Step 1: Establishing / Following Established Best Practices – Your organization has a best practices / usage guidelines documentation right? If not, then there is no time like the present to develop them.  All custom software applications that your organization creates must have a similar look / feel to them. Start with the menus, make sure that they are consistent between applications. Do you remember when Microsoft Word, Excel and PowerPoint went through a transition period where they tried to bring the menu structures in alignment? That was not only painful for them, but for all of their users.  So, make sure you do this up front with your first custom application and when you build the next one, this step will be easier. Common elements that may be shared between applications should be designed to be shared. These are typically things like persons, products, locations, specialized / unique items, etc. Also, similar type elements that may be reused within the application should be designed to be reused. These are typically things like calendars, drop down lists, multiple choices items, etc. Finally, creating the right overall look / feel for your custom software application is key. People who are familiar with one of your products should be able to look at any of your products and know that this is one of yours. Think about Microsoft Office Applications, you can tell an MSOffice application a mile away because of the unique look of the Ribbon Bar.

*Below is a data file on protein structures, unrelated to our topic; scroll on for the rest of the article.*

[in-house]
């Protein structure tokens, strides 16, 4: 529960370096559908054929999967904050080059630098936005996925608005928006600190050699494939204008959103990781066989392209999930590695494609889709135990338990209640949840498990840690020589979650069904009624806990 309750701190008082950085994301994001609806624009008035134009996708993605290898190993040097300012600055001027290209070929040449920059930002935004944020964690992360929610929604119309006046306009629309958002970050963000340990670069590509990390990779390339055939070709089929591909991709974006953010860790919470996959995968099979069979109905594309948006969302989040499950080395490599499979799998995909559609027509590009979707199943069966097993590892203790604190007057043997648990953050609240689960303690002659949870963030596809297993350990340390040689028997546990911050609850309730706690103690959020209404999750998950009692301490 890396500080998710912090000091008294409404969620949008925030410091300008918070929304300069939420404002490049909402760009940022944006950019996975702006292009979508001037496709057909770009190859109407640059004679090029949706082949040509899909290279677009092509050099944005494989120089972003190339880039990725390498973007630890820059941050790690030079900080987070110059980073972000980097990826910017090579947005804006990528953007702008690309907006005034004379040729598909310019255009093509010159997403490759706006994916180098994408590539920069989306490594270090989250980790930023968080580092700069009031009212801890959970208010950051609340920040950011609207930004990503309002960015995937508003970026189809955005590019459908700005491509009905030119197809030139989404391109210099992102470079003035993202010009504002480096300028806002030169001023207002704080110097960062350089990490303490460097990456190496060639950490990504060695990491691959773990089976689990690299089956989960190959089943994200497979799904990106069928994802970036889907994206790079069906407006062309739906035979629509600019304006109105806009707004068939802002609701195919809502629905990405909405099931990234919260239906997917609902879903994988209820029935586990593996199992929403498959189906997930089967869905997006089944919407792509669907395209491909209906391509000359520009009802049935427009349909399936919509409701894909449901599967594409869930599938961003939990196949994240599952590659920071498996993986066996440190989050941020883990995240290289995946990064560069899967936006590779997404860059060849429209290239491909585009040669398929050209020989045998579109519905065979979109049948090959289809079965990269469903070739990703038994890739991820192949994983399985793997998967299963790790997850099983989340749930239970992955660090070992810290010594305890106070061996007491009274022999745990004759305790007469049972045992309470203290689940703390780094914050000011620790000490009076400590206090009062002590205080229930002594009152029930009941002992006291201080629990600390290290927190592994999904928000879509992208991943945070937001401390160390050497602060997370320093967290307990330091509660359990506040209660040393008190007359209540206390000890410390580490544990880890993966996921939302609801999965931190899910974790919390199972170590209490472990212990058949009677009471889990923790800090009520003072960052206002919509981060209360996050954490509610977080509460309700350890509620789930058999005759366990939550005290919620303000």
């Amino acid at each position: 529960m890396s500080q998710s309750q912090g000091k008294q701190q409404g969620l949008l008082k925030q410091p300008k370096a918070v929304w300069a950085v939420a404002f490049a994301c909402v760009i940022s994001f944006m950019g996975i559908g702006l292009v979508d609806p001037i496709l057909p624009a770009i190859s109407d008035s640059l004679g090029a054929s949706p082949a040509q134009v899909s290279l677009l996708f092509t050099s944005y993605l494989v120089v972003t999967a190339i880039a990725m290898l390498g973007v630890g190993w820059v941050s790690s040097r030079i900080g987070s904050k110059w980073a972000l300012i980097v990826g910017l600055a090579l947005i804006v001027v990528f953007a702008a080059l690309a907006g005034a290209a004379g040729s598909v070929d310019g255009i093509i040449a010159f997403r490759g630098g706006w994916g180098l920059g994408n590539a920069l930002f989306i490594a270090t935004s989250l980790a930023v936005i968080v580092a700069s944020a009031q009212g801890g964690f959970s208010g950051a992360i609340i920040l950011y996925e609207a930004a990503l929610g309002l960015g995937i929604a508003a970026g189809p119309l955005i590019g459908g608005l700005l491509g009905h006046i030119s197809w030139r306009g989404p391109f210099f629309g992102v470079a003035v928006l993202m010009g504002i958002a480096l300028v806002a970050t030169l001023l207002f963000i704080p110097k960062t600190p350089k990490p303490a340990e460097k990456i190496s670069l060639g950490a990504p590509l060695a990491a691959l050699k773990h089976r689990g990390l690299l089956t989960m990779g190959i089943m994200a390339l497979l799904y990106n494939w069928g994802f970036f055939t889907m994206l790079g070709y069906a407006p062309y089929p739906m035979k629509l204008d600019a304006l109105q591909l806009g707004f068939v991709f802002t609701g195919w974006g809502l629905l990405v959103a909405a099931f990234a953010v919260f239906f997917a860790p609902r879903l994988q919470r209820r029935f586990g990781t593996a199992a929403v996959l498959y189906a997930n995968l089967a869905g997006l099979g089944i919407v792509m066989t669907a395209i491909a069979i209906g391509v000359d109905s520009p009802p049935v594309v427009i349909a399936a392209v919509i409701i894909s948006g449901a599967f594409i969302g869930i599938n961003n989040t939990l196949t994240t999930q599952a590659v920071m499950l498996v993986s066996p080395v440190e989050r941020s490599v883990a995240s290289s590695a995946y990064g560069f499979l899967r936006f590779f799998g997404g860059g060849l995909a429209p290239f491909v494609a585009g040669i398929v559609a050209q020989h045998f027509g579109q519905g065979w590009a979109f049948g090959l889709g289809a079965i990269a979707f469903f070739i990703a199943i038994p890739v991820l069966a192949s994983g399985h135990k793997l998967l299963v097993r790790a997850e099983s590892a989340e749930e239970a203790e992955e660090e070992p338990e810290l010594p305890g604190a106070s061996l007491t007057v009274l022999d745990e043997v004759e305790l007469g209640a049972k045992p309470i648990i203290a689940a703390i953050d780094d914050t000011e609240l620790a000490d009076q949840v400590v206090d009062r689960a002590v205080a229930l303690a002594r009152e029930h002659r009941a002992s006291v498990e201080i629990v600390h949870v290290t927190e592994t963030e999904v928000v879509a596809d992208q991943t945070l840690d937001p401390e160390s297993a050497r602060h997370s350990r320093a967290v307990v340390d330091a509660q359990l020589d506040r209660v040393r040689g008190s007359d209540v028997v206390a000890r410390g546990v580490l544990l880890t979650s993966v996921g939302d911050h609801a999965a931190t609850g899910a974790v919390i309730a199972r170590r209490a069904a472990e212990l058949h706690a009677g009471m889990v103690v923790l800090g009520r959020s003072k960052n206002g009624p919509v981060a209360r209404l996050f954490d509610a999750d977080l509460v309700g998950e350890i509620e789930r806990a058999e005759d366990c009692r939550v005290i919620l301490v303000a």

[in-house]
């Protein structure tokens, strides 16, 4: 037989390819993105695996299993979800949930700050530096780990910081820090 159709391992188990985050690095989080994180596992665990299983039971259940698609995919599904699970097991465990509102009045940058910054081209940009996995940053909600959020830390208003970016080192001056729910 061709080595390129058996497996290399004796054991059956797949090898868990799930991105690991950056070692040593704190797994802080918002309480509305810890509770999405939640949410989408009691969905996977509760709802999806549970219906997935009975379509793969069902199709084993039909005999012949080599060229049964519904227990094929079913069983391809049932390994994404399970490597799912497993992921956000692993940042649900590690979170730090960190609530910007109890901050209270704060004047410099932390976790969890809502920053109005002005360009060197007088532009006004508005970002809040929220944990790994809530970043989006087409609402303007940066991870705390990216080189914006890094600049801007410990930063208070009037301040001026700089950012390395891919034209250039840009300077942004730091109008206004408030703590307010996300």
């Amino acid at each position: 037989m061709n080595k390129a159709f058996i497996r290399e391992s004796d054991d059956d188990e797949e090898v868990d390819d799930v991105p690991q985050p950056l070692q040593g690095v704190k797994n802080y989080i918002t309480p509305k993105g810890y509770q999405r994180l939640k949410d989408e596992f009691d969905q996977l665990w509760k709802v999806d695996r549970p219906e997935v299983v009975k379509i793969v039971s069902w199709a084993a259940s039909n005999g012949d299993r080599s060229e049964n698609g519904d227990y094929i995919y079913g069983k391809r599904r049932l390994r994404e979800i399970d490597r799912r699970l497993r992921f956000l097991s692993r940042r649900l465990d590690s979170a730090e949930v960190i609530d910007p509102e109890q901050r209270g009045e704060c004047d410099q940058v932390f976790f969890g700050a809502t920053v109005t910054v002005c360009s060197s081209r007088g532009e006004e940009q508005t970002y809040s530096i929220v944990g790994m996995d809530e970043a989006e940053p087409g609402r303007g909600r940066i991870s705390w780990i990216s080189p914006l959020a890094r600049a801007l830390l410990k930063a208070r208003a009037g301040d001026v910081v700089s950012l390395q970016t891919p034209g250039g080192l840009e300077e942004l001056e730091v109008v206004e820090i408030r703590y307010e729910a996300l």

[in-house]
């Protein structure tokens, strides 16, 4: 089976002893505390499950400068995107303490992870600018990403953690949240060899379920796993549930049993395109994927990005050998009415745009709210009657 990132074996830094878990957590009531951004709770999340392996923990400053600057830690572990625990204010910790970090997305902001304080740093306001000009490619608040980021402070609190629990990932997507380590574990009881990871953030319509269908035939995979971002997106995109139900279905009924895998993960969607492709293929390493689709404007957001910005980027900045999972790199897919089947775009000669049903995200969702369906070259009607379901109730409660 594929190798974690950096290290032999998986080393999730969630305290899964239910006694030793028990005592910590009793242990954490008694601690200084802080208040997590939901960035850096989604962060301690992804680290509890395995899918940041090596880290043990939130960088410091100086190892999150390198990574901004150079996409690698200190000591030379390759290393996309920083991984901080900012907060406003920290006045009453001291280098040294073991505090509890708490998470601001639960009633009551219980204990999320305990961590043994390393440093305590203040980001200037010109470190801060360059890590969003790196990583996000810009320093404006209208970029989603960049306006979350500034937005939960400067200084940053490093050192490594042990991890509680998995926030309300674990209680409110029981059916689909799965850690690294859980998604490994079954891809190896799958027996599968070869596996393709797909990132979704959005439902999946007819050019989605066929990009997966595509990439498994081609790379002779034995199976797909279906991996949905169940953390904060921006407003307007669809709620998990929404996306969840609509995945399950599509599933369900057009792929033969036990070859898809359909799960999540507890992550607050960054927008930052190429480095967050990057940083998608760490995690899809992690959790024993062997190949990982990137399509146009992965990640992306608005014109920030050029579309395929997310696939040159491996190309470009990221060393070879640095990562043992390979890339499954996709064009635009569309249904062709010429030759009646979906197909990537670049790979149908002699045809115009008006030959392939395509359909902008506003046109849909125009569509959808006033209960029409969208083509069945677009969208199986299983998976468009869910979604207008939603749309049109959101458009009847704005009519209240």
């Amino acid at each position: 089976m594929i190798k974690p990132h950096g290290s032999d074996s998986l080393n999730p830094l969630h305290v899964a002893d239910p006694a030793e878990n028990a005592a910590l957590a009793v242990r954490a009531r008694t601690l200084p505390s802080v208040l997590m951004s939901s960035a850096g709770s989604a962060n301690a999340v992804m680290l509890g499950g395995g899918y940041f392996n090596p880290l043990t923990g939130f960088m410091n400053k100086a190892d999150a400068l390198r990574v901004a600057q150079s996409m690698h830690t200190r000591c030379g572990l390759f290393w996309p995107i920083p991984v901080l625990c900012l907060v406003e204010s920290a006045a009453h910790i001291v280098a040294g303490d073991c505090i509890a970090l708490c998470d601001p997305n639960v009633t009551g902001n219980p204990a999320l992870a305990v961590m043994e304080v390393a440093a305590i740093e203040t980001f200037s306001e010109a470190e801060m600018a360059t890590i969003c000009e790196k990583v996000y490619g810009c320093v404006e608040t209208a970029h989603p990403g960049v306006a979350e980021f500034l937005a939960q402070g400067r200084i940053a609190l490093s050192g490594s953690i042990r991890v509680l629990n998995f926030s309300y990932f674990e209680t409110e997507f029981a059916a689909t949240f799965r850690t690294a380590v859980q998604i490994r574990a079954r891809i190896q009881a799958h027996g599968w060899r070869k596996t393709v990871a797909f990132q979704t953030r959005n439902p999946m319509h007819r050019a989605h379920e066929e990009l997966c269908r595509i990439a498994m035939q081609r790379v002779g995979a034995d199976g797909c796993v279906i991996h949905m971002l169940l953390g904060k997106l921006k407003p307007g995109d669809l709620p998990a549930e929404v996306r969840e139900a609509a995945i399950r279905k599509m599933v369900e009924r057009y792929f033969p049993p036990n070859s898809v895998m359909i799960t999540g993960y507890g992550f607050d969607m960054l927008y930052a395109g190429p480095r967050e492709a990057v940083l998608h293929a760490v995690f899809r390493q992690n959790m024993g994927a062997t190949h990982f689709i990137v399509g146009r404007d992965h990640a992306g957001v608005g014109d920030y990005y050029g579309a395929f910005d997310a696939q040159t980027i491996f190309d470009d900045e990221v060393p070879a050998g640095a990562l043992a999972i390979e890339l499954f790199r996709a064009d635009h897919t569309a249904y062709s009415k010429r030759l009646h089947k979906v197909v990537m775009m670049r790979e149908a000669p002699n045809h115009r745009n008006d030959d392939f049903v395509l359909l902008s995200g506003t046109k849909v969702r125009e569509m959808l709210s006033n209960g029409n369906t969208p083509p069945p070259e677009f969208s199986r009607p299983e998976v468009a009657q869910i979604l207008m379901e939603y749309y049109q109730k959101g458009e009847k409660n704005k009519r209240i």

Step 2: Creating a High Resolution Prototype – You have laid out the individual components and structures for your new application, you have put together screen designs for features and functions, and you have a good idea of the workflows within your application because of the work you did in the Wireframe stage. Now you are ready to create a high-resolution prototype of your application. No, we are not going back to the Prototyping phase, what we are doing here is akin to building a full-scale model of a house or building. Everything is going to look like it is ready to go, but nothing actually works. You can walk through the house, see out the windows, but the doors don’t open or shut, the lights don’t come on, in fact the switches don’t even work. There is no water, no real plumbing, the materials behind the pretty facade are real either. I can go on and on here with my construction analogy, but really what I am talking about is creating a working front end to your application that allows for navigation fields you can type information into, even data grids that fill up with sample data.